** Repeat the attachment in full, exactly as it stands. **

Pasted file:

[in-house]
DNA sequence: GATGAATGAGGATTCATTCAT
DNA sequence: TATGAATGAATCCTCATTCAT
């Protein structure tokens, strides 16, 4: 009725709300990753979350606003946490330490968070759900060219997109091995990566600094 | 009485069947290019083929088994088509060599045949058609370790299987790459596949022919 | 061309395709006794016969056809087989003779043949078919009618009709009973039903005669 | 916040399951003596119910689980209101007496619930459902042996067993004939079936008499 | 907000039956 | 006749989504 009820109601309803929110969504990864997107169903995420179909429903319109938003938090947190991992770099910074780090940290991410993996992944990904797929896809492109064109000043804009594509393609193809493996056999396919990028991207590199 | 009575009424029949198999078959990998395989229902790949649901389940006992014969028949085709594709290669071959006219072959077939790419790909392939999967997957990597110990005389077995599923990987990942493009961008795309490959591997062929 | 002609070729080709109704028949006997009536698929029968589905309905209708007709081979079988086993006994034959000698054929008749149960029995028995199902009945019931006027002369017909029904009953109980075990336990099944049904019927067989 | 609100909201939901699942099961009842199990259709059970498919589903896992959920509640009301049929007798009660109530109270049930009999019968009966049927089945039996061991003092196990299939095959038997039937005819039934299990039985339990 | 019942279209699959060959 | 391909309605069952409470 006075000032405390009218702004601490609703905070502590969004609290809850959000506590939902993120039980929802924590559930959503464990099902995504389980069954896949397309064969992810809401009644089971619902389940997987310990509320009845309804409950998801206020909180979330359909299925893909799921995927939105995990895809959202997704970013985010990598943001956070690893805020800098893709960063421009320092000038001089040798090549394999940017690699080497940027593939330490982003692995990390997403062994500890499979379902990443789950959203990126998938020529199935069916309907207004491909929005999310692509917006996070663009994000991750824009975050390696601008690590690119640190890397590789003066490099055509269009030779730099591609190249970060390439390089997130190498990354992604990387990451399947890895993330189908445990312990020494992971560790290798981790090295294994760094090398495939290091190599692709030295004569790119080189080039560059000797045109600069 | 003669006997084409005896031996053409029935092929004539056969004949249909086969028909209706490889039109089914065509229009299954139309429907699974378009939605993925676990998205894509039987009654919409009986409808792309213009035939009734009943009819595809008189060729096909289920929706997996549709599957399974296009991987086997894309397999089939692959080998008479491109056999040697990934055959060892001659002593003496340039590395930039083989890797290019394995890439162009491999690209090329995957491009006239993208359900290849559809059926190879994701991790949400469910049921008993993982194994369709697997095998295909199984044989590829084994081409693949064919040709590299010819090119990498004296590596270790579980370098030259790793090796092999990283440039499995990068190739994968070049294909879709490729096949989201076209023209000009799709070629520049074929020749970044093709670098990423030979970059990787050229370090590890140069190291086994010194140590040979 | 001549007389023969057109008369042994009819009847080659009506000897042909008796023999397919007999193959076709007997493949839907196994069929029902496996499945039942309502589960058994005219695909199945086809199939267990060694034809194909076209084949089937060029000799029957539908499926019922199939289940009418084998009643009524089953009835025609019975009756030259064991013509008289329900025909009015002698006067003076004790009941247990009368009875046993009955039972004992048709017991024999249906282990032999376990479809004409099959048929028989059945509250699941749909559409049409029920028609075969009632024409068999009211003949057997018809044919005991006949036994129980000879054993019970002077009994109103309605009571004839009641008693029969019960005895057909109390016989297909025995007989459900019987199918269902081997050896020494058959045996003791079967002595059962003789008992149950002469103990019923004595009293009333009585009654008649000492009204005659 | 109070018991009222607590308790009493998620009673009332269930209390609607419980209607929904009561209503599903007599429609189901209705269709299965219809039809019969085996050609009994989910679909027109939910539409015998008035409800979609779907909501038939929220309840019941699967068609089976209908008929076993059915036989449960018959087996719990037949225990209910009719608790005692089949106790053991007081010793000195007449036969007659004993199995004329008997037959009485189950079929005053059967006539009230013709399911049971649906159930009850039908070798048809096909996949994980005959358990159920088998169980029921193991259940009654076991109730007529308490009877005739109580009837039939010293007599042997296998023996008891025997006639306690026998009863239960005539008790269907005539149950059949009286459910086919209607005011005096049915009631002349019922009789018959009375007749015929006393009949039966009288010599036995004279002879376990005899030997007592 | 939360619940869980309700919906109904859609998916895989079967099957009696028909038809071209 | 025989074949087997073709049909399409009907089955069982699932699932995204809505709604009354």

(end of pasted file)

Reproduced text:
[in-house]
DNA sequence: GATGAATGAGGATTCATTCAT
DNA sequence: TATGAATGAATCCTCATTCAT
């Protein structure tokens, strides 16, 4: 009725709300990753979350606003946490330490968070759900060219997109091995990566600094 | 009485069947290019083929088994088509060599045949058609370790299987790459596949022919 | 061309395709006794016969056809087989003779043949078919009618009709009973039903005669 | 916040399951003596119910689980209101007496619930459902042996067993004939079936008499 | 907000039956 | 006749989504 009820109601309803929110969504990864997107169903995420179909429903319109938003938090947190991992770099910074780090940290991410993996992944990904797929896809492109064109000043804009594509393609193809493996056999396919990028991207590199 | 009575009424029949198999078959990998395989229902790949649901389940006992014969028949085709594709290669071959006219072959077939790419790909392939999967997957990597110990005389077995599923990987990942493009961008795309490959591997062929 | 002609070729080709109704028949006997009536698929029968589905309905209708007709081979079988086993006994034959000698054929008749149960029995028995199902009945019931006027002369017909029904009953109980075990336990099944049904019927067989 | 609100909201939901699942099961009842199990259709059970498919589903896992959920509640009301049929007798009660109530109270049930009999019968009966049927089945039996061991003092196990299939095959038997039937005819039934299990039985339990 | 019942279209699959060959 | 391909309605069952409470 006075000032405390009218702004601490609703905070502590969004609290809850959000506590939902993120039980929802924590559930959503464990099902995504389980069954896949397309064969992810809401009644089971619902389940997987310990509320009845309804409950998801206020909180979330359909299925893909799921995927939105995990895809959202997704970013985010990598943001956070690893805020800098893709960063421009320092000038001089040798090549394999940017690699080497940027593939330490982003692995990390997403062994500890499979379902990443789950959203990126998938020529199935069916309907207004491909929005999310692509917006996070663009994000991750824009975050390696601008690590690119640190890397590789003066490099055509269009030779730099591609190249970060390439390089997130190498990354992604990387990451399947890895993330189908445990312990020494992971560790290798981790090295294994760094090398495939290091190599692709030295004569790119080189080039560059000797045109600069 | 003669006997084409005896031996053409029935092929004539056969004949249909086969028909209706490889039109089914065509229009299954139309429907699974378009939605993925676990998205894509039987009654919409009986409808792309213009035939009734009943009819595809008189060729096909289920929706997996549709599957399974296009991987086997894309397999089939692959080998008479491109056999040697990934055959060892001659002593003496340039590395930039083989890797290019394995890439162009491999690209090329995957491009006239993208359900290849559809059926190879994701991790949400469910049921008993993982194994369709697997095998295909199984044989590829084994081409693949064919040709590299010819090119990498004296590596270790579980370098030259790793090796092999990283440039499995990068190739994968070049294909879709490729096949989201076209023209000009799709070629520049074929020749970044093709670098990423030979970059990787050229370090590890140069190291086994010194140590040979 | 001549007389023969057109008369042994009819009847080659009506000897042909008796023999397919007999193959076709007997493949839907196994069929029902496996499945039942309502589960058994005219695909199945086809199939267990060694034809194909076209084949089937060029000799029957539908499926019922199939289940009418084998009643009524089953009835025609019975009756030259064991013509008289329900025909009015002698006067003076004790009941247990009368009875046993009955039972004992048709017991024999249906282990032999376990479809004409099959048929028989059945509250699941749909559409049409029920028609075969009632024409068999009211003949057997018809044919005991006949036994129980000879054993019970002077009994109103309605009571004839009641008693029969019960005895057909109390016989297909025995007989459900019987199918269902081997050896020494058959045996003791079967002595059962003789008992149950002469103990019923004595009293009333009585009654008649000492009204005659 | 109070018991009222607590308790009493998620009673009332269930209390609607419980209607929904009561209503599903007599429609189901209705269709299965219809039809019969085996050609009994989910679909027109939910539409015998008035409800979609779907909501038939929220309840019941699967068609089976209908008929076993059915036989449960018959087996719990037949225990209910009719608790005692089949106790053991007081010793000195007449036969007659004993199995004329008997037959009485189950079929005053059967006539009230013709399911049971649906159930009850039908070798048809096909996949994980005959358990159920088998169980029921193991259940009654076991109730007529308490009877005739109580009837039939010293007599042997296998023996008891025997006639306690026998009863239960005539008790269907005539149950059949009286459910086919209607005011005096049915009631002349019922009789018959009375007749015929006393009949039966009288010599036995004279002879376990005899030997007592 | 939360619940869980309700919906109904859609998916895989079967099957009696028909038809071209 | 025989074949087997073709049909399409009907089955069982699932699932995204809505709604009354």